While coronavirus continues to have a huge impact globally, different countries and regions are at different stages of the pandemic. In the US, cases are spiking in states like Florida and Arizona. India recorded over 12,000 cases for the fifth straight day. However, in Europe and APAC, countries are reopening some business sectors as they attempt to restart their economies and return to some sort of normality.
As businesses re-open, Covid-19 continues to pose a threat so organisations are implemented testing programs and enforcing new workplace rules to prevent new infections. To prepare employees for this ‘new normal,’ many organisations have been carrying out webinars and short training courses to explain the restrictions and requirements.
Criminals are ever alert to these new opportunities, so it’s no surprise that our researchers detected cyber criminals distributing phishing emails and malicious files disguised as Covid-19 training materials.
Another consequence of some countries moving to a ‘new normal’ is cyber-criminals hijacking other big breaking news events as bait for their scams. A prime example is the ‘Black Lives Matter’ movement. In early June, as global protests reached their peak, we discovered a malicious spam campaign related to the movement.
Weekly Coronavirus Related Cyber Attacks
In our previous update, we reported a 16% increase in the number of cyber attacks in May, as compared to March and April. Three weeks on, we have seen a further 18% increase in weekly attacks compared to the average number in May. That said, coronavirus-related attacks are decreasing, with an average number of around 130,000 attacks (129,796) per week during the first week of June, a 24% decrease when compared to May’s weekly average.
New Coronavirus registered domains
In the two first weeks of June, 2,451 new coronavirus-related domains were registered. 4% of these were found malicious (91) and another 3% suspicious (66).
We also previously reported that due to the increase in unemployment, there was an increase in CV-themed cyber attacks in the US and Europe where malicious files disguised as CVs. The number of malicious files identified doubled in the last two months with one out of every 450 malicious files being a CV-related scam.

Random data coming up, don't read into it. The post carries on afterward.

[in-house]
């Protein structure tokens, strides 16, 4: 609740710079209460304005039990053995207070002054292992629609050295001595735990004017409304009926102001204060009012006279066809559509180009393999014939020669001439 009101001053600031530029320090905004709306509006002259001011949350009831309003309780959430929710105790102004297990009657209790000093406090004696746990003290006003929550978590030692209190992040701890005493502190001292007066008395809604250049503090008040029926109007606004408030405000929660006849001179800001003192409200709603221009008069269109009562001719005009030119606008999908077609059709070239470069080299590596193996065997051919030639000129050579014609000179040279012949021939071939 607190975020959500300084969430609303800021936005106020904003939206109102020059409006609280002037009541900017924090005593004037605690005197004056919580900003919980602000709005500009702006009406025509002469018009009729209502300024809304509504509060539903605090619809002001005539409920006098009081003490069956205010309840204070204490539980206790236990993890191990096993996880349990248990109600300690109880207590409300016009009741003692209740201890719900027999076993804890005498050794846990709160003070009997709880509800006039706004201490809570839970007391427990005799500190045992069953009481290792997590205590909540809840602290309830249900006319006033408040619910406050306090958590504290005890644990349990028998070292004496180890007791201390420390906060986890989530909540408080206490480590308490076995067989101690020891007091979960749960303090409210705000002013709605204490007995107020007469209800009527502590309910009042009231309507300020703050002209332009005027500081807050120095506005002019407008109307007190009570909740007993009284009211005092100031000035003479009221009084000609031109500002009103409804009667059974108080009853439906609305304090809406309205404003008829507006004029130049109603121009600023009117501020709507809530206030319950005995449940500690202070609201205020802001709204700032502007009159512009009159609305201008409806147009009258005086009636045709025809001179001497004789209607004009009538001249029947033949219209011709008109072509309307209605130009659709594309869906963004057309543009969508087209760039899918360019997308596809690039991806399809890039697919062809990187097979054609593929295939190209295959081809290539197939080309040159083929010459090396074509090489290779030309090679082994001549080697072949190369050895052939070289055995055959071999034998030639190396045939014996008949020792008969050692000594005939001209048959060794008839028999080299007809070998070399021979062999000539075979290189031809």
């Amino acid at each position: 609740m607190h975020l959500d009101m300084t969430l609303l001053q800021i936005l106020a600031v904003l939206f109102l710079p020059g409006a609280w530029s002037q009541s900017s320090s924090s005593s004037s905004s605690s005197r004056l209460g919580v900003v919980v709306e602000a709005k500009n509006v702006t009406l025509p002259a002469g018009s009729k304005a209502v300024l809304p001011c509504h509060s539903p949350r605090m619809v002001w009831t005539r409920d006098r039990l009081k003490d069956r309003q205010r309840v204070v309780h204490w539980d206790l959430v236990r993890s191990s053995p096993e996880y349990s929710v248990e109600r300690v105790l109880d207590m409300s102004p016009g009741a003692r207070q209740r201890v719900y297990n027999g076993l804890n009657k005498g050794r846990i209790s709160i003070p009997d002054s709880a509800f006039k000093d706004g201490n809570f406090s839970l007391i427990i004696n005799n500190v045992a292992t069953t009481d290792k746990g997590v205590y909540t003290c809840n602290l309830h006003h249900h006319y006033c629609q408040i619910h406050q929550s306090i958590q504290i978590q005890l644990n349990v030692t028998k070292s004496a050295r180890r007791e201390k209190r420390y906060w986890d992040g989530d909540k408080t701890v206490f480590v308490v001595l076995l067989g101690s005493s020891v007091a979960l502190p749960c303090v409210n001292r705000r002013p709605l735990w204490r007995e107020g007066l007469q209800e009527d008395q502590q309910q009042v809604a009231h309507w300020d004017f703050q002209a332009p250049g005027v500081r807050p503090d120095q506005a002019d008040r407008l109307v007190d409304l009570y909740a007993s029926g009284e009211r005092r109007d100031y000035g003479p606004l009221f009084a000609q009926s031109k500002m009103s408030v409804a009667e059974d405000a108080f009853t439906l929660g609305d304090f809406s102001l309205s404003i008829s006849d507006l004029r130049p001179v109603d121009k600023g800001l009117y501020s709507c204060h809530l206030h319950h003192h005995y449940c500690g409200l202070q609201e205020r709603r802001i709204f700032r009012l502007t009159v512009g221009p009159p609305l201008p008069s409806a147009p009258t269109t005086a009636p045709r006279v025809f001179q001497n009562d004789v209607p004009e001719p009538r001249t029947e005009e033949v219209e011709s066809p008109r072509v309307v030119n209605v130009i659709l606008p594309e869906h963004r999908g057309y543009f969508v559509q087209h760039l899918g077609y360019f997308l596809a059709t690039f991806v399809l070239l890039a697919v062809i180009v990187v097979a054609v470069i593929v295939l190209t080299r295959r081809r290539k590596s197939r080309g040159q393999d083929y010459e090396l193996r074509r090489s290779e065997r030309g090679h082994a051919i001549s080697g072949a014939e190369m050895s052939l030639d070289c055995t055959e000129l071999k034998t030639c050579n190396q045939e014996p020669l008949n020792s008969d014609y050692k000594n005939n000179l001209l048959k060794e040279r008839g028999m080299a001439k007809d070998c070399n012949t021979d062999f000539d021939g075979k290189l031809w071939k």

To stay protected against these opportunistic attacks, remember these golden rules:
- Beware of lookalike domains, spelling errors in emails or websites, and unfamiliar email senders.
- Be cautious with files received via email from unknown senders, especially if they prompt for a certain action you would not usually do.
- Ensure you are ordering goods from an authentic source. One way to do this is NOT to click on promotional links in emails, and instead, Google your desired retailer and click the link from the Google results page.
- Beware of “special” offers. “An exclusive cure for coronavirus for $150” is usually not a reliable or trustworthy purchase opportunity. At this point of time there is no cure for the coronavirus and even if there was, it definitely would not be offered to you via an email.
- Make sure you do not reuse passwords between different applications and accounts.
Organisations should prevent zero-day attacks with end to end cyber architecture, to block deceptive phishing sites and provide alerts on password reuse in real time. Your mailboxes are the front door into your organisation. Targeted phishing schemes steal US$300B from businesses every month. Stop phishing schemes and business email compromise with email security.
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